¡Chao-po, Valpo!

I am now two weeks post-arrival in the United States, and while I certainly feel more comfortable back at home, I would give anything to be pushed out of my comfort zone once again in Chile. My biggest takeaway about language acquisition from this SLA experience is that language acquisition is by no means a linear process. One day I’m on top of the world because I understand the jokes in El Rey León, and the next, I’ve lost my keys and can’t figure out the directions that my host mom gives me to get them replaced. The feeling of culture shock definitely comes in waves, but for every difficult day, there are three more which are absolutely fantastic.

To anyone thinking about applying to an SLA, I would absolutely say, go for it! And go somewhere that you wouldn’t initially think of going! I am so glad that I chose Chile for my SLA because I don’t know when I would have had another opportunity to go somewhere so different from the United States. I am studying abroad in London spring semester, and while I am greatly looking forward to this experience as well, I am very glad that I chose to have this fully immersive experience. The SLA is a wonderful opportunity to just put yourself into an environment far from the Notre Dame bubble. In my experience, this is where my most valuable learning occurred–both about another culture, and about myself.

I hope to go to law school somewhere down the line, and I am most interested in practicing either working on criminal justice reform or practicing immigration law. In either of these areas, Spanish proficiency will be absolutely crucial. No matter what I end up doing, Spanish is rapidly becoming an important skill to have in the United States, as the Spanish-speaking population will continue to grow in the foreseeable future. While I do not consider myself fluent by any means, the SLA grant has allowed me to get much closer to that long-term goal.


Week 4. El desierto Atacama: the Atacama desert

This weekend, a few of my friends and I took advantage of our day off of classes and took a long weekend to San Pedro de Atacama.

The trip had a bit of a rocky start: one hour before I had to be on the bus to Santiago, I found out that I had booked a flight for the wrong weekend! I went into a bit of panic mode, as there was a moment where I didn’t know if I would be able to go, and I didn’t quite know how to fix the problem. Luckily, however, mi papa chileno was able to help me navigate a phone call with LatAm Airlines to buy a (much more expensive) last-minute ticket. After this incident, all it took was one short 30-minute uber to the bus station, a two-hour bus ride to Santiago, six hours of “sleep” overnight in the Santiago airport, an hour-long flight, and another hour-long bus ride, and then we were in Atacama! And boy, was it all worth it for the nature that I was about to experience.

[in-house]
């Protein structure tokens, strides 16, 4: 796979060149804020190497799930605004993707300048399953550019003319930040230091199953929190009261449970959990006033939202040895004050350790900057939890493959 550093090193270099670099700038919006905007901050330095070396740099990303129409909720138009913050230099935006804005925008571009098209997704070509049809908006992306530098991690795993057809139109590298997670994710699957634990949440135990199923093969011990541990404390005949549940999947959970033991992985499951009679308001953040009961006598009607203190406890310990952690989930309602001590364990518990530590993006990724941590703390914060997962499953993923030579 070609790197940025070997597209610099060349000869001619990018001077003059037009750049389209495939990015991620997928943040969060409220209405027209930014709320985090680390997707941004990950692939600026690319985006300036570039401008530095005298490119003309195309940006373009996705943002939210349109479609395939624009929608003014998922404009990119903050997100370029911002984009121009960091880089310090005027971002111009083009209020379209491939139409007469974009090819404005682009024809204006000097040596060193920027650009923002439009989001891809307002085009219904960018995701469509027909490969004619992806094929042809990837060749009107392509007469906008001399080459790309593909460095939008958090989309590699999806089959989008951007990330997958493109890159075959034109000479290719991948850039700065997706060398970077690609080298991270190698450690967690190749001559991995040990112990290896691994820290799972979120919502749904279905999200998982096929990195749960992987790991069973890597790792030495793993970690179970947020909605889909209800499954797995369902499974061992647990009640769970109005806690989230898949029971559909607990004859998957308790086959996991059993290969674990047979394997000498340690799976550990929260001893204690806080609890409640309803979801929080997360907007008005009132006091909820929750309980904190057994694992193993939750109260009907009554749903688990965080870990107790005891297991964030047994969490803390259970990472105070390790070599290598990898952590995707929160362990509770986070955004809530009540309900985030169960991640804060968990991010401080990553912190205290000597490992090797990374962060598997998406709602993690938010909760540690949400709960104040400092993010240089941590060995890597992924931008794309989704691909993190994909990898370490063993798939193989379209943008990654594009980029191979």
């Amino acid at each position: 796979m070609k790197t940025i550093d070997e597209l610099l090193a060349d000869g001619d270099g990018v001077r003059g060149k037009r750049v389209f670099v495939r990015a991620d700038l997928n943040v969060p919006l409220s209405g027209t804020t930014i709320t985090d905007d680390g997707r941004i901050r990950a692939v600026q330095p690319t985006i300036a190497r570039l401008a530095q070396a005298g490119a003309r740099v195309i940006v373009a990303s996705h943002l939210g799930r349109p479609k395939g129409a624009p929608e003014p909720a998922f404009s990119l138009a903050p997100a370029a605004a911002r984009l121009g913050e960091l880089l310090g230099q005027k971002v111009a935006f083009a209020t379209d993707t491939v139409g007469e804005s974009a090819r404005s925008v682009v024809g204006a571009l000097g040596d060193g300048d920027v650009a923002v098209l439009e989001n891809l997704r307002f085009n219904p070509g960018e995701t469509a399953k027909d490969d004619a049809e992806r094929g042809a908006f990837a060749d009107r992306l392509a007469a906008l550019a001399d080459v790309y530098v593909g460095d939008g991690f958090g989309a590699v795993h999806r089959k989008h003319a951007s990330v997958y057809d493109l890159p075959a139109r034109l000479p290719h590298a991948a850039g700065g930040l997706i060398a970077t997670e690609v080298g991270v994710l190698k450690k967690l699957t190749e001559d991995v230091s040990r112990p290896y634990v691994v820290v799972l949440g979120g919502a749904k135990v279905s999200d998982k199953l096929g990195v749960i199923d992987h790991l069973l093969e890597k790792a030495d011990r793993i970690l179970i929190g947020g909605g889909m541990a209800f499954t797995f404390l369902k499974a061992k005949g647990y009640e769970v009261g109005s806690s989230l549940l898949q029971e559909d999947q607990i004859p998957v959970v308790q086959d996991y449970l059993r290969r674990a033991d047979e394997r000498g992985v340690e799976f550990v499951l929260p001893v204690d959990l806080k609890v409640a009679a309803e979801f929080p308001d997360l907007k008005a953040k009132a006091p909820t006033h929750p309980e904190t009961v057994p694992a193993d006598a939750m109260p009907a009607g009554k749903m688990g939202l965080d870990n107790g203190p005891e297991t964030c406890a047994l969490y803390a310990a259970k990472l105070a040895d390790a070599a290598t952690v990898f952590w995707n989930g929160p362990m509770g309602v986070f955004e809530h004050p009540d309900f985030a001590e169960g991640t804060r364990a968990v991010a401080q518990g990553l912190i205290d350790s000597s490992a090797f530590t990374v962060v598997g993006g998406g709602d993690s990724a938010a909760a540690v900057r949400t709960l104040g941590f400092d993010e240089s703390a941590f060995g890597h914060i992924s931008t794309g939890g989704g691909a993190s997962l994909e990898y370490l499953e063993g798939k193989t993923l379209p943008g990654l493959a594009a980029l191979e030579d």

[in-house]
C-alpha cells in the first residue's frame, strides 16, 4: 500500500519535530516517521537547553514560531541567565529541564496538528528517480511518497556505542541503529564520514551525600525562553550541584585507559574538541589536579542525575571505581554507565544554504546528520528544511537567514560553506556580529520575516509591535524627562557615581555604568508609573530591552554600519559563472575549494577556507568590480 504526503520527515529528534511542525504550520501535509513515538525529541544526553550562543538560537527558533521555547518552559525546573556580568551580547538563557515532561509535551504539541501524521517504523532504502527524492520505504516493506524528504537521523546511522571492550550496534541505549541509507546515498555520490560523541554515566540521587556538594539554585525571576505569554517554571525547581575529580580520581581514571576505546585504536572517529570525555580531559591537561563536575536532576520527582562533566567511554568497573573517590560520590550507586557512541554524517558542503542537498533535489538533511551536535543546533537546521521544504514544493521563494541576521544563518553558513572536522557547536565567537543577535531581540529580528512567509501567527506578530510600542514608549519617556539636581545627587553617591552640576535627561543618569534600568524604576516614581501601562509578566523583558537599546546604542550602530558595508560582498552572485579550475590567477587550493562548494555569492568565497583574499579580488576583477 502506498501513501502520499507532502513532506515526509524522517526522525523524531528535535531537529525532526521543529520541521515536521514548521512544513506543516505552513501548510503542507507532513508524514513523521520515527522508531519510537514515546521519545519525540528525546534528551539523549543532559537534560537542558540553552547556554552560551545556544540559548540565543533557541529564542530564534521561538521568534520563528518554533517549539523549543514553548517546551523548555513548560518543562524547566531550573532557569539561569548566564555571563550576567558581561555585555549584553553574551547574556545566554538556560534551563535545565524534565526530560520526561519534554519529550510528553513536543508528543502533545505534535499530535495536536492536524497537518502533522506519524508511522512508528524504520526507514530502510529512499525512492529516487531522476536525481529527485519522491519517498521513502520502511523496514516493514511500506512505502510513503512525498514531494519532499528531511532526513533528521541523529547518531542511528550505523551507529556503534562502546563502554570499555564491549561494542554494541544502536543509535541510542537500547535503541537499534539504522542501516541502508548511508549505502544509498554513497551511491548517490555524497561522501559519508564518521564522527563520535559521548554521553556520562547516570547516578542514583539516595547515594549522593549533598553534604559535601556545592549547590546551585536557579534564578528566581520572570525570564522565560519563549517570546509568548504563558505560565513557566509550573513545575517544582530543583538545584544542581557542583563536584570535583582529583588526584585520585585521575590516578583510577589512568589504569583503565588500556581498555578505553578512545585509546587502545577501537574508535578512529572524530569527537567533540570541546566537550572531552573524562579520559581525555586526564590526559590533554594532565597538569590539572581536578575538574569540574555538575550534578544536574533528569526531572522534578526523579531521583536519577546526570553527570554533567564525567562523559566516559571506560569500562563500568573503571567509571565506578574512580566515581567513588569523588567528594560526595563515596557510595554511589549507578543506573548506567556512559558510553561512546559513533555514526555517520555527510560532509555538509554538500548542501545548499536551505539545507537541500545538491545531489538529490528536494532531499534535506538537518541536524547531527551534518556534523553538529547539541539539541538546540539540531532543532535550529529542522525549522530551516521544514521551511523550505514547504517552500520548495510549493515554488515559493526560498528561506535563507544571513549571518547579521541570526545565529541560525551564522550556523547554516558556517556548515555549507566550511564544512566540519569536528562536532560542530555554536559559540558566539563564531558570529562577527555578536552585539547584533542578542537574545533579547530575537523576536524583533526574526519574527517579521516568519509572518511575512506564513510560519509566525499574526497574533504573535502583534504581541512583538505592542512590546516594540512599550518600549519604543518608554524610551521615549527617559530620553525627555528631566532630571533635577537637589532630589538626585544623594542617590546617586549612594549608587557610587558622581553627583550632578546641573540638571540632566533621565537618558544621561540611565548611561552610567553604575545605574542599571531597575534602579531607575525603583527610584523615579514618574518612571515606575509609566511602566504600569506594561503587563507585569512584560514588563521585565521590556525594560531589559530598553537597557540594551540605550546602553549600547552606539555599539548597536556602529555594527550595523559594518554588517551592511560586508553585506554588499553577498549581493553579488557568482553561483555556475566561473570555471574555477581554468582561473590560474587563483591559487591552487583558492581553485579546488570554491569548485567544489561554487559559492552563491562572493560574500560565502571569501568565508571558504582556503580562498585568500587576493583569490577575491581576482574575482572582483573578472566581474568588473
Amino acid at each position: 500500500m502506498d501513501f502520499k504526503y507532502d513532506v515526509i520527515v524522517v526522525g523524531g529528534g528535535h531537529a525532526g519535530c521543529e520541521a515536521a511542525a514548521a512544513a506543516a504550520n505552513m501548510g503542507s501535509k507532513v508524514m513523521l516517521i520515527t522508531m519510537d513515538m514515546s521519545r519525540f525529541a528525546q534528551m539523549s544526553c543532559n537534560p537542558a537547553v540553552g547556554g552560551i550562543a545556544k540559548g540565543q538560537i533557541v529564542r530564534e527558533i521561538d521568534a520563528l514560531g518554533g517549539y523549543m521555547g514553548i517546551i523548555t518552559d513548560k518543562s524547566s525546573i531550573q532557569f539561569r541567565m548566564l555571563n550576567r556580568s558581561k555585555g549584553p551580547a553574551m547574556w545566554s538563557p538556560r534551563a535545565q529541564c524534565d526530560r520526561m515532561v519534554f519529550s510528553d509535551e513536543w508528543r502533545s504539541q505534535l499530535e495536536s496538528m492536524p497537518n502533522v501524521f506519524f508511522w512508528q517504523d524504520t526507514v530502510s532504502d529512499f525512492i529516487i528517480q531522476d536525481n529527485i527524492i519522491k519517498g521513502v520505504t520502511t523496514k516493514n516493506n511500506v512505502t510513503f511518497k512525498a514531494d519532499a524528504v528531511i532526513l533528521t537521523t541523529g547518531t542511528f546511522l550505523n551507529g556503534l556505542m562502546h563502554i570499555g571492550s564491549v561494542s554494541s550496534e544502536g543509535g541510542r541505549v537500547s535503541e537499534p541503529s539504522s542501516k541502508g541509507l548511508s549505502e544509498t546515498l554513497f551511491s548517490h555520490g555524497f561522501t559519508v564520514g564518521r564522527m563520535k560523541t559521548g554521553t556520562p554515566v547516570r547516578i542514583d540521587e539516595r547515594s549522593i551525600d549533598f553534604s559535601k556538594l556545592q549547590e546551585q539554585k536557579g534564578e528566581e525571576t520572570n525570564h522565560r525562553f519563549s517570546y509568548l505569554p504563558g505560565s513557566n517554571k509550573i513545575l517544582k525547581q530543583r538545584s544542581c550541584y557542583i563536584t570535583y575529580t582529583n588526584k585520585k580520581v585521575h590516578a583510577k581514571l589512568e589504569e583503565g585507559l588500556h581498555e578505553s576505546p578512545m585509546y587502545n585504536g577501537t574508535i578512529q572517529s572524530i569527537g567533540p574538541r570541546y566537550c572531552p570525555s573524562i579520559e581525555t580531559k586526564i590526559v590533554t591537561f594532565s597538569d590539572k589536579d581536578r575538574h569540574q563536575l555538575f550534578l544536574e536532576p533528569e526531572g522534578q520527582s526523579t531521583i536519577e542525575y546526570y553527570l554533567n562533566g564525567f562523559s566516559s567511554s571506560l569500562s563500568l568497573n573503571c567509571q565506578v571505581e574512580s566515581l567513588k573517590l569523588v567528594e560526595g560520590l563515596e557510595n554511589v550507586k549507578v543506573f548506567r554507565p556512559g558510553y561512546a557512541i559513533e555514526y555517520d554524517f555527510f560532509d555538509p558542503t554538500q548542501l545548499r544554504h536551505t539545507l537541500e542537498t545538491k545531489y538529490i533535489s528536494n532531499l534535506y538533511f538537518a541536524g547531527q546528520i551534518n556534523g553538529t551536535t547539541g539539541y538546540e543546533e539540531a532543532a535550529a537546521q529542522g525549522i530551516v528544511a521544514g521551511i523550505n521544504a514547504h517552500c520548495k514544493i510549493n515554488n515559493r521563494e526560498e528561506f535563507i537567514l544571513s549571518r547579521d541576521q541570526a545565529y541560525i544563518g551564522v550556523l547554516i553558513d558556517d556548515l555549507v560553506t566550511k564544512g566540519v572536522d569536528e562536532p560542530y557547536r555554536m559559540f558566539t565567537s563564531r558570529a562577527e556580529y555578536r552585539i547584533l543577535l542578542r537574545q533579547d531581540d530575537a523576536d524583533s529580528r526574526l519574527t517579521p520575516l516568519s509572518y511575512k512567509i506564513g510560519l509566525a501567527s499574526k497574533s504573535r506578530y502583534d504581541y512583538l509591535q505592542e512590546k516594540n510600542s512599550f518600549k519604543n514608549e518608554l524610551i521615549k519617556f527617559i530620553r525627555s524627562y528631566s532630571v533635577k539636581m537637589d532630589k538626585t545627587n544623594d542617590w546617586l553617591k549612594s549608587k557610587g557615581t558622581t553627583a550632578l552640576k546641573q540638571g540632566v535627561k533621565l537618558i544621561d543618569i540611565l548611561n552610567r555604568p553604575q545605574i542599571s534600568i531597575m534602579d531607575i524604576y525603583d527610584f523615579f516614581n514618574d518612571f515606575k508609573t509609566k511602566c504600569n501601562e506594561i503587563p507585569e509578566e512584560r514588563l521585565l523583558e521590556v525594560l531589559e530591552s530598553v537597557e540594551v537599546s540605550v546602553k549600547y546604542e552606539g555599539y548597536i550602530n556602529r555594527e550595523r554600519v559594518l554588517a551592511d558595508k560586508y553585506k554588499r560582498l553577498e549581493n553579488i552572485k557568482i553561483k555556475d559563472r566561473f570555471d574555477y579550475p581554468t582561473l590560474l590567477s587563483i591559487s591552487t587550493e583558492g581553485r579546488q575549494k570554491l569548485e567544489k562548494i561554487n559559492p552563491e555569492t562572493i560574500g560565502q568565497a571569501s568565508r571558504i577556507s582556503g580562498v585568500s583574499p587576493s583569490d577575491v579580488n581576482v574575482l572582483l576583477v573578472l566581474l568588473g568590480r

Each of our tours topped the last. We watched the most beautiful sunset of my life at Valle de la Luna. We saw flamingos at the crack of dawn. We inadvertently saw a beautiful sunrise while on the side of a volcano, because our bus broke down on the way to a tour to one of the world’s most prolific geysers. We floated in a salt flat in the middle of the Chilean winter. We stayed in a hostel surrounded on three sides by active volcanos. We stargazed from the driest, and therefore clearest, place in the world. Despite our 4:00am wakeups each day, we had an absolutely phenomenal experience.

On Monday night, our last night in Atacama, we made a fantastic meal of the comfort food we’ve missed from home: mac and cheese, and scrambled eggs with bell peppers. It was a great feeling to be able to cook for ourselves in the hostel! Mi mama chilena makes great food, but I’ve missed being able to cook the food that I am used to eating in the United States. My hostel had an amazing rooftop deck, so we took dinner up to the roof and had a picnic while watching the sunset with a 360-degree view.

It was the best way to end an out-of-this-world trip, before our 4:00am bus ride back to the airport, pictured below.

I know Atacama is one of those memories that I am only spontaneous enough to do while in college. I will ask myself, “What was I thinking? Six students staying in a hostel in the middle of a desert of a country that we barely know?” While it sounds like a recipe for disaster, it was one of the most surreal experiences of my life, with some of the best friends.

Week 3. La políticas de Chile en vida moderna: The politics of Chile in Modern Life

During my third week in Chile, I have focused on learning about the history and modern politics of Chile.

My program had a tour of the national congress building.

Rather than a full dinner meal, many Chilean families eat once, a light snack consisting of pan with aguacate, salsa, or mayonesa, along with coffee or tea, as well as other items. My friend Kate invited me to stay over to eat once with her family yesterday evening after working on a presentation about former President Michele Bachelet, and we started to ask Kate’s mom about modern Chilean history. Her host mom then described how, when she was an architecture student in the early 1980’s, she was almost arrested during the first major protest against Pinochet. Before coming to Chile,I had never learned about the CIA’s involvement in Pinochet’s golpe de estado in any of my classes; however, this remains at the forefront of many Chileans’ minds when they talk about the United States. This makes me understand a little bit of what it means to be an American in another country: as the United States has had such a global presence in the last century, there are many countries which have been used as pawns to further American interests. The United States did not like the idea of a democratically elected socialist president in Latin America, so it supported a coup d’etat to put an end to the changes that Allende was making.

“Aborto libre, seguro y gratuito”